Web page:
Saturday, November 11, 2017

How Did I Get Here? (From the Primordial Soup)

Review of recent speculations about the origins of protein translation.

DNA may be the biological master code, but proteins are the soul of the machine- the shakers and makers that do everything, or almost everything, around a cell. Given how different these chemicals are in their roles and nature, how did they arise in evolution, and come to the indirect but essential relationship they have today? That is the story of translation and the origin of life. One of the exceptions to the current ubiquity of proteins in active roles is the ribosome- seat of protein synthesis- whose catalytic core is RNA throughout. Indeed the only molecule that can do it all- code for information, survive for reasonable lengths of time, (at least under acidic conditions), and do catalytic reactions, is RNA. This has led to a rough consensus that the very beginnings of chemical reproduction and life-ish chemistry began with an "RNA world". This does not exclude other chemicals, like amino acids and membrane-like lipids participating, but they would not be active in the central reproductive and coding operations that characterize life.

Envisioning the addition of DNA is easy. DNA is similar enough to RNA that there are only a couple of alterations needed to make this far more durable form. Copying is also similar enough to whatever mechanism RNA had to copy itself that the transition between the two is relatively straightforward to envision. And of course, RNA remains the universal carrier of transitory codes- between the durable DNA store and the translation system.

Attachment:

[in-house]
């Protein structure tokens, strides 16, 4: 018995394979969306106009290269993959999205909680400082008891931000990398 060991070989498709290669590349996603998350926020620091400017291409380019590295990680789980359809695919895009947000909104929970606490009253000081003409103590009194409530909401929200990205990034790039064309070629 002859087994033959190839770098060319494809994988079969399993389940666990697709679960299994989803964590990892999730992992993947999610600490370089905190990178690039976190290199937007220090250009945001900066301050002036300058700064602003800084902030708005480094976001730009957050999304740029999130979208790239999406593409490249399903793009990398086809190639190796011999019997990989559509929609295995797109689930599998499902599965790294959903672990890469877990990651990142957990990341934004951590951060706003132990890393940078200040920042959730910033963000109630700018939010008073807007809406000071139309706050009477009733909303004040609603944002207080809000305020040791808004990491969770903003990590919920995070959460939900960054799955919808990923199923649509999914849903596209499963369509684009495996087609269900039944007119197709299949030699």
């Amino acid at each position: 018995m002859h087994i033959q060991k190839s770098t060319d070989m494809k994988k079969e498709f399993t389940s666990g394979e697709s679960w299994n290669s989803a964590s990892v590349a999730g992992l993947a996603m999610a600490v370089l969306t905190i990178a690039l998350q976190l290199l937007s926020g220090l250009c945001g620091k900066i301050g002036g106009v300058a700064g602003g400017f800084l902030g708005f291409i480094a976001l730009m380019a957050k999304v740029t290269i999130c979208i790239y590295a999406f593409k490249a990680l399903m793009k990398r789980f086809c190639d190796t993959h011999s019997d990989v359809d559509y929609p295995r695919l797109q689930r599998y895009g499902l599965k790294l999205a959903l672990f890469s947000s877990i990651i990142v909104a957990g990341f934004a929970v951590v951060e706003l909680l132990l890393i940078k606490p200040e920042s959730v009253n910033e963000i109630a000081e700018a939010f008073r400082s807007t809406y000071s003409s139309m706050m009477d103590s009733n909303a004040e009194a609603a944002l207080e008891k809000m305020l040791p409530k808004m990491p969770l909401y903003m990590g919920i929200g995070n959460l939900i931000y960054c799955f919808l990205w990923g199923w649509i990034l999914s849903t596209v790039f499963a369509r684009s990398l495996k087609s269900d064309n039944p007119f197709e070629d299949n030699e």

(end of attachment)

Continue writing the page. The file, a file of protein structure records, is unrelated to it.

The modern flow of biological information: DNA->RNA->protein.

But getting from the RNA world to the protein world of today remains very hard to envision. There has been quite a bit of recent speculation on the matter, presenting several divergent stories for how this key transition came about. It is an interesting time to take a look at the field, even though it is possible that we may never have a definitive, or even consensus, answer.

The first interesting point to make is that copying RNA is intrinsically a perilous and questionable practice. We naturally think of nucleic acid copying with the model of DNA in mind: making the reverse complement by zipper-like Watson-Crick base pairing. This is the strongest form of nucleic acid interaction, and it takes helicases or other energy typically to pry the resulting duplex nucleic acid pair apart. The product of this reaction is also only a reverse complement, not a precise copy of the original. To copy a functional ribozyme, a second reverse complement would be needed to come up with a true copy of the original. This leads several authors to speculate about "direct" RNA copying systems, where the reverse complement is avoided, thereby sparing the system from these two perils, the first of which is actually the more serious. Reverse complementary sequences form a black hole of stable pairing, from which their originators would have a very difficult time extricating themselves under pre-biotic conditions.

One author (Taylor) proposes an obscure set of base pairing bonds, less strong than the Watson-Crick base pairs, that might form a basis for direct instead of reverse copying. This is highly speculative, and such effective pairing is not shown explicitly in the model, or elsewhere to my knowledge. Thankfully, this property plays no role in his model, which goes on to draw on tRNAs as models for an RNA-based adapter that might have originally brought their nucleotide ends to a ribozyme to carry out this parallel replication into direct RNA copies. This naturally leads to an evolution into carrying amino acids, and the replicative ribozyme transforms into a ribosome.
Proposal from Noller for a double-bridging system for RNA replication that uses a minimal system of adapter RNAs, which are then pre-adapted for later use in ribosomal protein synthesis.